Vibra-Technics Motor Mount

After destroying two upper motor mounts and two exhaust flex joints in successive track weekends, I decided to try a more robust motor mount to see if I could reduce some engine movement. Vibra Technics makes two versions of this mount for Gen 1 MINI and this is the track (harder) version.

My first thought when it arrived was that it belonged in a museum. It was beautiful.

Installation is actually fairly simple. Get the car up on jack stands in the front. Remove the right road wheel and fender liner. Support the engine from below with a jack to relieve pressure on the mount. Remove the grounding strap from the mount carrier and the vapor return line which is in the way. Loosen but do not remove the nut at the top of the mount. Remove the four bolts holding the mount support to the top of the engine. Remove the nut at the top of the mount and carefully remove the upper mount support. Remove the stock Torx bolt from the bottom of the mount. Remove the side bolt and the stock mount should pull free. Installation is the reverse of removal.

I also replaced the lower dog-bone mount earlier with a semi-solid mount from Torque Solutions.

So what was the net result? I accomplished my first goal, completing over 200 track miles without breaking anything. An interesting side effect was to lower lap time by almost a second. To be fair, I made two changes to the car for this weekend: I replaced the motor mounts and I ADDED 50 lbs to the rear end of the car. I think the combination of better balance and less wheel hop gave me higher apex speeds. Here’s a lap.

How is it on the street? It’s probably not a combination you want to use on your daily driver. NVH is definitely increased. Depending on your RPM, the vibration through the steering wheel could make your fingers go numb. On the track, or any time you are constantly working through the revs, I can’t say I noticed. But cruising at steady speed — brutal.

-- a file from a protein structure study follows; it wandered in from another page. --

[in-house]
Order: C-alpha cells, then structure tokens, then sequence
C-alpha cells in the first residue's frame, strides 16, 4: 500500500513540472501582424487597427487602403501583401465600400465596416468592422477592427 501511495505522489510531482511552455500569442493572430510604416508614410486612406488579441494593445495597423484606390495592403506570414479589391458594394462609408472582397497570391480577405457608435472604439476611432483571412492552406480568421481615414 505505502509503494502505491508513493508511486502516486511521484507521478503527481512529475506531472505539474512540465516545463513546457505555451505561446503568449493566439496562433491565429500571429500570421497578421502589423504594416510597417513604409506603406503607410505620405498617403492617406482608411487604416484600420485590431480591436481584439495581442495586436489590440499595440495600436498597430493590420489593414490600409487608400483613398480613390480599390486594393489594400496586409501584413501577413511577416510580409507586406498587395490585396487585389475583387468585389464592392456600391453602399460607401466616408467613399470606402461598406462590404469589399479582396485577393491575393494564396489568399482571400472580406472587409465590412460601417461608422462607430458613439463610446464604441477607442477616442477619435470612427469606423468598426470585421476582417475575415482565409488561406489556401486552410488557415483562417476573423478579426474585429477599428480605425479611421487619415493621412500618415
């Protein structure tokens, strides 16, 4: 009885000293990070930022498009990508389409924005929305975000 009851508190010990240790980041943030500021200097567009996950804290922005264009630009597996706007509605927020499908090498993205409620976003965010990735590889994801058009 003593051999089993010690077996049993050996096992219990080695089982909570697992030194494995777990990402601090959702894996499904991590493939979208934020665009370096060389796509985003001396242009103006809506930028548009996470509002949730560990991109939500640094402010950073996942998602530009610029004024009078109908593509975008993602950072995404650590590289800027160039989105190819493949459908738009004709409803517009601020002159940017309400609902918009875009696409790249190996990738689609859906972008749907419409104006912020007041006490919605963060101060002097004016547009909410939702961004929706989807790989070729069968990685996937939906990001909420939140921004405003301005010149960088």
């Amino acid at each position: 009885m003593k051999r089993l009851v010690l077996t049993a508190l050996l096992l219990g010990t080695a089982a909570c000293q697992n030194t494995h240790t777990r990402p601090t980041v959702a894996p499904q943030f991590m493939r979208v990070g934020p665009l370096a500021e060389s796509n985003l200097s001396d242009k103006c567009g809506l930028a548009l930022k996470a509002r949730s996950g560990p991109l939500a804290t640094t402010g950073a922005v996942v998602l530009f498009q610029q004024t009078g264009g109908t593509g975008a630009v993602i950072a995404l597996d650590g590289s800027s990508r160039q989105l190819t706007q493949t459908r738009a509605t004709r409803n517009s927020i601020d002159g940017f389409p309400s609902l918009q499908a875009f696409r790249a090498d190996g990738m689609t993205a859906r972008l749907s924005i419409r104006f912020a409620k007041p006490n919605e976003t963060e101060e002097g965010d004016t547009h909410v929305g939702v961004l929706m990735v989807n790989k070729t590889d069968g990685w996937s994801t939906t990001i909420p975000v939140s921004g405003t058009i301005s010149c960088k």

Since the upper mount can be changed in about 30 minutes once you figure it out, I swapped back to a new OEM top mount and left the lower mount. That does have some increased NVH over stock, but it’s a good compromise. And next time I have a track weekend, I’ll drop the Vibra-Technics back in before heading out.

Daily driver on the track?

I often hear from my non-track friends, “I want to go to the track, but I don’t really have a track car.” Well here’s a video of me driving my daughter’s 2009 BMW E90 328i automatic with all-season tires. Sure it’s 10 seconds off the pace of my track car, but what a hoot. So, yes, take your daily driver to the track.

Shenandoah Circuit, yes, in the rain….

One more BMWCCA DE, one more soggy weekend. All three events this year were wet at some point this year. The Shenandoah circuit is usually a very fun circuit, but I got caught out on the wrong tires. My worn Falkens were no match for the amount of water on the track and became rock hard once the temperature dropped. Still a bad day at the track is better than most days at work.

Lap of the Extended Jefferson Circuit in the Rain

Continuing the theme of recent posts this soggy summer, here’s a wet lap of the Summit Point Extended Jefferson Circuit.  The most challenging part was the new turn 4 which is the transition from the old circuit to the new(ish) extension.  There isn’t enough grip to get enough weight transfer to turn-in, so you end up turning in early and just managing your way through the apex. You also had to be careful about getting back on the power at the top of the hill between turns 6 and 7.  If you had any steering input still in when you got back on the power, the car would sort of slide off the top of the track to the outside. Some of the data inserts are a little funky, like one corner shows corner speed of zero. Still loads of fun though.  Here’s the lap: